Usually we have no problem “falling back” but when it comes to “springing ahead,” daylight saving time can be an inconvenience, and residents and businesses in eastern New Mexico are preparing for the time change.
Some residents are embracing the extra hour of daylight while others wish we were more like our neighbors in Arizona, who don’t participate in daylight saving time.
Unless the law changes, daylight saving time is guaranteed to happen twice a year in New Mexico. In 2007, federal law specified that daylight saving time applies from 2 a.m. on the second Sunday of March until 2 a.m. on the first Sunday of November.
Clovis dairy farmer Albin Smith said the time change is an inconvenience for his operation. He said his dairies operate with three, eight-hour milking shifts. The only change today would be a shift ends an hour early while another one gains an hour.
“If I had my preference we wouldn’t change at all,” said Smith, who has been a dairy farmer for 35 years. “I like what Arizona does better.”
Chris Seat at the Portales bar Goober McCool’s said they plan to close at regular time Sunday morning, which will mean 3 a.m.
Wayne Baker, an elder at Brazos Street Church of Christ, said they expect a smaller crowd at today’s 10:30 a.m. service.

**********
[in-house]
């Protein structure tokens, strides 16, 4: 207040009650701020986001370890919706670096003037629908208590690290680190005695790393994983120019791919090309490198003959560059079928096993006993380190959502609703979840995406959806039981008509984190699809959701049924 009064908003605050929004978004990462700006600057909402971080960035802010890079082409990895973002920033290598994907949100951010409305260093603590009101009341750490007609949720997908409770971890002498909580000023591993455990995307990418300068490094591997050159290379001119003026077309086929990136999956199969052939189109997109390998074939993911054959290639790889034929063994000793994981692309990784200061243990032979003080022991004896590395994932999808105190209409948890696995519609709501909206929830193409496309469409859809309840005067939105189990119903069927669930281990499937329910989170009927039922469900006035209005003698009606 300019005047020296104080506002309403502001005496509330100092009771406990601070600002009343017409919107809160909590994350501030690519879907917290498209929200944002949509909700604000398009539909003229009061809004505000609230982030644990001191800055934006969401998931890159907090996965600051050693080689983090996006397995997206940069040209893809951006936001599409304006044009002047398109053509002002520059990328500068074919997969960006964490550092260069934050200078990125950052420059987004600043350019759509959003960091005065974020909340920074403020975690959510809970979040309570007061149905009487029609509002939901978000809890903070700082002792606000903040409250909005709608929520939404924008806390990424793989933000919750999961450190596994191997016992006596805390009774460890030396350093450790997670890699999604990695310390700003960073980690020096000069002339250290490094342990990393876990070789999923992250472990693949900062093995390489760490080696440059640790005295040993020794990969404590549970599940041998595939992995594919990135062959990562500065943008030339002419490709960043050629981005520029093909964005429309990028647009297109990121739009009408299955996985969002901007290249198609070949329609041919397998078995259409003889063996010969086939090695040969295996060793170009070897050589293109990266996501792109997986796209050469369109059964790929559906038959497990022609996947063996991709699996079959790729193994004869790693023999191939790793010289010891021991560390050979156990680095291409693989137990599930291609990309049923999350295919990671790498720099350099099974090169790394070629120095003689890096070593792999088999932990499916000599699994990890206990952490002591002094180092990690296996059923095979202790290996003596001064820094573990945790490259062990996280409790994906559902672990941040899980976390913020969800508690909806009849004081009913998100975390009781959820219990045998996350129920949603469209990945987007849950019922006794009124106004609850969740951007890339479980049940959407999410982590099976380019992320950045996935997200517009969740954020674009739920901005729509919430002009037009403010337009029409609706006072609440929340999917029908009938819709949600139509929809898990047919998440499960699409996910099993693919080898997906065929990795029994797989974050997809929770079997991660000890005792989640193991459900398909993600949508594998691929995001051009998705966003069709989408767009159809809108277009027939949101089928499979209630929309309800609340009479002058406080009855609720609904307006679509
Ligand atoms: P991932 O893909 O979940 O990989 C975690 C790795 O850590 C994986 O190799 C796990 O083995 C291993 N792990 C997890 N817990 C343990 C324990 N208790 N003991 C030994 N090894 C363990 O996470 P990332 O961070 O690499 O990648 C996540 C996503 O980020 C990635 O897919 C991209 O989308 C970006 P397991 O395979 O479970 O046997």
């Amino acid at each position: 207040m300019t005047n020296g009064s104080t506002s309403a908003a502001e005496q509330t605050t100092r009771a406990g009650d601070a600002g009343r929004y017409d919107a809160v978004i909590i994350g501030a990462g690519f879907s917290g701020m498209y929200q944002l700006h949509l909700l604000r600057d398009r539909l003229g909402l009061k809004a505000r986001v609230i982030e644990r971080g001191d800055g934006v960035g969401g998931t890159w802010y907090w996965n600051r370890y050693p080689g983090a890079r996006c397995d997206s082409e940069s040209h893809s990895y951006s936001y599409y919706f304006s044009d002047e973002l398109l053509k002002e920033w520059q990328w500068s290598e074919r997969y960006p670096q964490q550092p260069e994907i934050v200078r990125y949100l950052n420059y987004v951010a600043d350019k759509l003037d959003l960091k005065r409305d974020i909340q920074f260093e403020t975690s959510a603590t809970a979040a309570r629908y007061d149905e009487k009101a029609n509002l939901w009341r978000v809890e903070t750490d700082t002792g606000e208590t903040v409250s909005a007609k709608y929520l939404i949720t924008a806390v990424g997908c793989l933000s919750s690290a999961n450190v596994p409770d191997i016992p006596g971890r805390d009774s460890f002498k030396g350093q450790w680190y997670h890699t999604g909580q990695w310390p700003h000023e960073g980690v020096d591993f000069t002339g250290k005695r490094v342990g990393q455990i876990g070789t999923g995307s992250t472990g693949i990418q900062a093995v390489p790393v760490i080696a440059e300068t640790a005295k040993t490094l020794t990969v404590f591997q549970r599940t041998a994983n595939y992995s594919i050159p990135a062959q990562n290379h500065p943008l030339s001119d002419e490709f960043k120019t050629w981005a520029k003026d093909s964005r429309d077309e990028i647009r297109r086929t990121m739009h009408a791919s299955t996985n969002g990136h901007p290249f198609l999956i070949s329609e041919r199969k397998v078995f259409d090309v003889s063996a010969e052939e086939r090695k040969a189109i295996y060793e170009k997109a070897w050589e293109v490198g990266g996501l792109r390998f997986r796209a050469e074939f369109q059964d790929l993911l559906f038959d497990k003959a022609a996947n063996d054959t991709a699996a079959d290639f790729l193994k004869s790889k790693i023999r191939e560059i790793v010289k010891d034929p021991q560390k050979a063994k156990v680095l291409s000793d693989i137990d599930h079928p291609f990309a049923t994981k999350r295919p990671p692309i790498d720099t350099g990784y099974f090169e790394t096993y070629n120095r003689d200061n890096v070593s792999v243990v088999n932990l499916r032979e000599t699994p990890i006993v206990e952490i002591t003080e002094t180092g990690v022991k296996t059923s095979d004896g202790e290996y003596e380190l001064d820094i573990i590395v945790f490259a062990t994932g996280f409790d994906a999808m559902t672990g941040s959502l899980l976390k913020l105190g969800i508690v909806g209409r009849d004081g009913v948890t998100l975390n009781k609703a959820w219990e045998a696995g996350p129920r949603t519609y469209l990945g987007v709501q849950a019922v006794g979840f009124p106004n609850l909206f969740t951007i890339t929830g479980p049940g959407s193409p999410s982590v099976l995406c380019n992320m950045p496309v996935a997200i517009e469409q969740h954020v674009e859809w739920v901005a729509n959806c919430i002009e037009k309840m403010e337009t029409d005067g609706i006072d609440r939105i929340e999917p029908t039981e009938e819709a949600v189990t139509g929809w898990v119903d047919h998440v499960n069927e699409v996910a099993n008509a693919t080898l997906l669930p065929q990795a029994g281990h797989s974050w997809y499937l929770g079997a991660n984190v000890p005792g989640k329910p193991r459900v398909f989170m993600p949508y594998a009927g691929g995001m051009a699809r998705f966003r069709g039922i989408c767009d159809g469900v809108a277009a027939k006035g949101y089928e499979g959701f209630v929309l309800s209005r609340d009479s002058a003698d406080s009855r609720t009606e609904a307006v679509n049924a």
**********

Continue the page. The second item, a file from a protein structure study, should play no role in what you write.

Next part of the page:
“We’re just having service at the regular time, but we’ve announced the time change weeks in advance,” Baker said.
Normally we set our clocks back, and complain about the lack of sleep we had over the weekend at work or school on Monday.
Here’s what some local residents think about daylight saving time:
“They should leave the time alone. There shouldn’t be a change in time because it confuses people.” — Martha McNeil, Consigning Women
“It will be my time to enjoy my yard with the extra daylight. I think we should keep it the way it is.” — Elly Marez, Consigning Women
“I plan to stay out longer and hang out with my neighbors and my dogs.” — Kelly Stumpf, military wife
“I’m going to set my alarm to get used to the time change and spend the extra time outside with my son playing catch.” — Tone Rodriguez, DJ at Goober McCool’s
CNJ staff writer Gabe Monte contributed to this story.